Brief, loud grinding noises precipitated the failure of a Bell 505 helicopter’s tail rotor driveshaft, an Australian Transport Safety Bureau report details.
On 15 July 2022, the Bell 505 was being used for a scenic flight from Cairns, Queensland, with a pilot and two passengers on board.
About 30 minutes into the flight, near Double Island, the pilot heard two brief, loud grinding noises, and elected to return to Cairns Airport.
Over the airfield, the grinding noise returned, and after 10-12 seconds, while approximately 10 ft off the ground, the pilot heard 2 loud bangs.
“In response, the pilot moved the throttle to idle, which stopped the yaw,” ATSB Director Transport Safety Stuart Macleod explained.
A run-on landing was performed on the grass short of the assigned helipad, and a subsequent inspection of the helicopter revealed the tail rotor driveshaft had failed.
“The ATSB determined that during landing, a combination of heat and torque due to a seized forward fan shaft bearing resulted in failure of the fan shaft just aft of that bearing,” Mr Macleod said.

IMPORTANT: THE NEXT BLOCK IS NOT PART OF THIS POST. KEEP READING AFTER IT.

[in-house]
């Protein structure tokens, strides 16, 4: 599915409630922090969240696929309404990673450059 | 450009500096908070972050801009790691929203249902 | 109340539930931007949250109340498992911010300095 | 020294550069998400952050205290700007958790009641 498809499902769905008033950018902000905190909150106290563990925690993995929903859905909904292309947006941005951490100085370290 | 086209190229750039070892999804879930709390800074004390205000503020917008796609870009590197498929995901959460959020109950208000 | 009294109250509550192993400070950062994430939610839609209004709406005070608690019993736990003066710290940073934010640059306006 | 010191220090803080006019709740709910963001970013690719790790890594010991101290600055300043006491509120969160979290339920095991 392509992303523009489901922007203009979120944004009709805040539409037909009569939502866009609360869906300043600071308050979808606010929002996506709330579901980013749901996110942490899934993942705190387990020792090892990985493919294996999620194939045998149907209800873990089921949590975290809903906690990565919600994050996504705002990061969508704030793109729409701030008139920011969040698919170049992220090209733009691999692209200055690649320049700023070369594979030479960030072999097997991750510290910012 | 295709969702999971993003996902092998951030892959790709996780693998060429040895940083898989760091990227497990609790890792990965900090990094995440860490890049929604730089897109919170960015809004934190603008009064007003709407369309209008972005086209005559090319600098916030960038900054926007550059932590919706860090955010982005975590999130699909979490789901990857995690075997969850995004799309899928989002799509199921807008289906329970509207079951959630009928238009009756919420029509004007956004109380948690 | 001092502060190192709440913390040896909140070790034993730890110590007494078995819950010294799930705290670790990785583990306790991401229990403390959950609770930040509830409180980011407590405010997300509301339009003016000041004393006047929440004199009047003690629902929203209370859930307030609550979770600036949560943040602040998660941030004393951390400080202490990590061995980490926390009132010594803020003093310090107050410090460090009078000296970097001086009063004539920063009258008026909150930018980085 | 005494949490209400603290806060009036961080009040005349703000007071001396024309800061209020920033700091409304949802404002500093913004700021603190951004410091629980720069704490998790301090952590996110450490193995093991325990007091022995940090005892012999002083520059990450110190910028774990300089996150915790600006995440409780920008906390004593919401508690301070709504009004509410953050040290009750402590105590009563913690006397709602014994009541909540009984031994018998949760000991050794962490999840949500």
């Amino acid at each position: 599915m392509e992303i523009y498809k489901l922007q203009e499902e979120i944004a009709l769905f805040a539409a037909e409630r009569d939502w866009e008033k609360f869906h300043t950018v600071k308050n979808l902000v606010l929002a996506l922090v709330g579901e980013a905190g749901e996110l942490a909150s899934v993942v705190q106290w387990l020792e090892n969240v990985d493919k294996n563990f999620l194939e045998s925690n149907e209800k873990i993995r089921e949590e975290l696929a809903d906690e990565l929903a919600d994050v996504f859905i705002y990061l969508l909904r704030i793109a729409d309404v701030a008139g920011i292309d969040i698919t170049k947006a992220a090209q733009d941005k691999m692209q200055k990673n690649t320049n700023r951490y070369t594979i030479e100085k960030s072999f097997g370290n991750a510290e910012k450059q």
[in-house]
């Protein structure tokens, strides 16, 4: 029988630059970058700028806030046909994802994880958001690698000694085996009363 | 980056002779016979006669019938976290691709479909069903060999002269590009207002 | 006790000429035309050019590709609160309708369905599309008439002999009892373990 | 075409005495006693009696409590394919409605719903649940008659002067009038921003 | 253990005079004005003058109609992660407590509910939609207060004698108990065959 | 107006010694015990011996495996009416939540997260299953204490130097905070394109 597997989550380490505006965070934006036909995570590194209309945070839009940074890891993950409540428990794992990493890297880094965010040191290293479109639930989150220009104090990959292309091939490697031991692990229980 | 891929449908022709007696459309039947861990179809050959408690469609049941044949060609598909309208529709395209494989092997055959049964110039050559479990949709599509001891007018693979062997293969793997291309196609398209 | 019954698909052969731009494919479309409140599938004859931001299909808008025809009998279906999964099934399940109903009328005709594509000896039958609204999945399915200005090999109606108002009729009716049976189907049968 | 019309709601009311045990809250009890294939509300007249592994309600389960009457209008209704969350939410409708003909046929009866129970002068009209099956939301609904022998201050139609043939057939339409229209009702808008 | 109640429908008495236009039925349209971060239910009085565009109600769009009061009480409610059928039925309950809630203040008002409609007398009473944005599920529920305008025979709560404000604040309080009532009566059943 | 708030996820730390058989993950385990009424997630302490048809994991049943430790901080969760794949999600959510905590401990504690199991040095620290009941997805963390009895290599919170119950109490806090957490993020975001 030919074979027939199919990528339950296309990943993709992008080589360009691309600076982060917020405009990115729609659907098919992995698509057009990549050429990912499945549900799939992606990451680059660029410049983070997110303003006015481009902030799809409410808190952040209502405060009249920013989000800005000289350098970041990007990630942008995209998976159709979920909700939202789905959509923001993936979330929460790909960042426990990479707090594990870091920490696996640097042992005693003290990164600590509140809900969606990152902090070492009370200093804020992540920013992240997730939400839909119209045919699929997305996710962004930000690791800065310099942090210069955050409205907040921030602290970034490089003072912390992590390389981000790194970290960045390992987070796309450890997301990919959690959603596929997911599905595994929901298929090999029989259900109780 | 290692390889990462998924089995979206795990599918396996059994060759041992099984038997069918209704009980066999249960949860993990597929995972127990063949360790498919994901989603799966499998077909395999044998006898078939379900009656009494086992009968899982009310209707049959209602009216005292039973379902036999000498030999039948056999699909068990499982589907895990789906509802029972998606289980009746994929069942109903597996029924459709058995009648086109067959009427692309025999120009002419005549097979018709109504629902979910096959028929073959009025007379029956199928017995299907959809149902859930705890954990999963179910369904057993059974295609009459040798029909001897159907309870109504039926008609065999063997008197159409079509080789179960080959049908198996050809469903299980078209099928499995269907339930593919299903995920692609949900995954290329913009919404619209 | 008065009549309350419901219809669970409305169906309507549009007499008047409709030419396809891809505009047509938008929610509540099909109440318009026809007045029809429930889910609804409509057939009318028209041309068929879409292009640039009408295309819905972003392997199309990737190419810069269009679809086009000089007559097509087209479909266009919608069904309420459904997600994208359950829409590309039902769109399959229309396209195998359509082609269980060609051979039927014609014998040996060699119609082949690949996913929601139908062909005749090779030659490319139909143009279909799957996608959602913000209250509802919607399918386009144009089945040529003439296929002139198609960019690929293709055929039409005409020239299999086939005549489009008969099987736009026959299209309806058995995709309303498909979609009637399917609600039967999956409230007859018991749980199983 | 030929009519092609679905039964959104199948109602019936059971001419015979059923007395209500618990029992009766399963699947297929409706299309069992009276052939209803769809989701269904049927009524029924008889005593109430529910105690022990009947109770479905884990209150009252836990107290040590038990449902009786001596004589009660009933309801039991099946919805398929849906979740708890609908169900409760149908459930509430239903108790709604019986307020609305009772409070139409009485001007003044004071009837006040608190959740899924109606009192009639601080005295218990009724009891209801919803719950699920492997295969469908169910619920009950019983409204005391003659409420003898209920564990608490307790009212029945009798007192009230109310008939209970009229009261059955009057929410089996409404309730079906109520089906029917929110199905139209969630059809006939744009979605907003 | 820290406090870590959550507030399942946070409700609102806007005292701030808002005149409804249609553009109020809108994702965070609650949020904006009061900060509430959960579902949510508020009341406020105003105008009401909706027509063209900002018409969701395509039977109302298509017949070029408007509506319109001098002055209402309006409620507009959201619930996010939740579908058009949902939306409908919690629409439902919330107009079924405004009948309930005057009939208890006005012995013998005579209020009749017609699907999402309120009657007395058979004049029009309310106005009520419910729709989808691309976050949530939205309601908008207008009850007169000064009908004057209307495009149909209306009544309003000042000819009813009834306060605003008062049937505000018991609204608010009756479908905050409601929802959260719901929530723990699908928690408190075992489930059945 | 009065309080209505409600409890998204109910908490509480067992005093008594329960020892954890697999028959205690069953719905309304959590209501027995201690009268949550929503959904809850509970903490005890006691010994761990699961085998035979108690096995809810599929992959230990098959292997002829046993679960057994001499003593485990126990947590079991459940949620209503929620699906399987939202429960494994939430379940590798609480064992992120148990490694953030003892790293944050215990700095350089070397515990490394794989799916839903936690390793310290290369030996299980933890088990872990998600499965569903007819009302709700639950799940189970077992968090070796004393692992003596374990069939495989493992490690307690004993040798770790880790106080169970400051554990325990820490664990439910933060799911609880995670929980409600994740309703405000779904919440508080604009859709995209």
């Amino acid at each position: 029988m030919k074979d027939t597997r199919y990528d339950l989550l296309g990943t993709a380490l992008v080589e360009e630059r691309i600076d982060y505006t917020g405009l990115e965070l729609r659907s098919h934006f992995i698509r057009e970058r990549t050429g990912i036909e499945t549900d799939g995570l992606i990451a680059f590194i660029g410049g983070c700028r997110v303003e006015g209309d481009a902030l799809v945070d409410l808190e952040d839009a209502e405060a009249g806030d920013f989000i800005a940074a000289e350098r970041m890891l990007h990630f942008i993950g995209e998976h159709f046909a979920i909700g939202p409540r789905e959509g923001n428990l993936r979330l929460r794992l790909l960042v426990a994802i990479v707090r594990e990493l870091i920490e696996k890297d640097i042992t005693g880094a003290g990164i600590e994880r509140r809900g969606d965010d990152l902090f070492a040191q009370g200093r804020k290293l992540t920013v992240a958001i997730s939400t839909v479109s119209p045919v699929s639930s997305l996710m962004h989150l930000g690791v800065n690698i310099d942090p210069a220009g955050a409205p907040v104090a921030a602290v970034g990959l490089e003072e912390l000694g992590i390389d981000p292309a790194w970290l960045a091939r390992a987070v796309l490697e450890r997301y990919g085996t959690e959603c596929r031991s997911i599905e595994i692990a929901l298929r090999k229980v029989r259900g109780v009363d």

Due to the amount of damage on the failed bearing, the ATSB was not able to identify the reason for the seizure, and the manufacturer, Bell Textron, advised the ATSB that it was not aware of any previous instances of bearing failure in 505 fan shaft bearings.
“Unusual sounds and responses from an aircraft can be an indication of an imminent system failure,” Mr Macleod continued.
“In this instance, the pilot’s decision to return to Cairns was probably influenced by the initial short duration of the unusual noises and overwater operation. While a safe landing on an airfield resulted, the occurrence also illustrates how quickly failures can occur.”
Mr Macleod noted pilot’s decision to adopt a shallow approach, and to reduce throttle immediately following the shaft failure, both assisted in controlling the helicopter following the uncommanded yaw, and allowed for a safe landing.
“This incident does highlight that pilots experiencing any unusual vibration or noise should land as soon as possible and have the aircraft inspected prior to further flight,” he said.
“If an immediate landing is not possible then pilot should be prepared to conduct an emergency landing or ditching if the situation deteriorates.”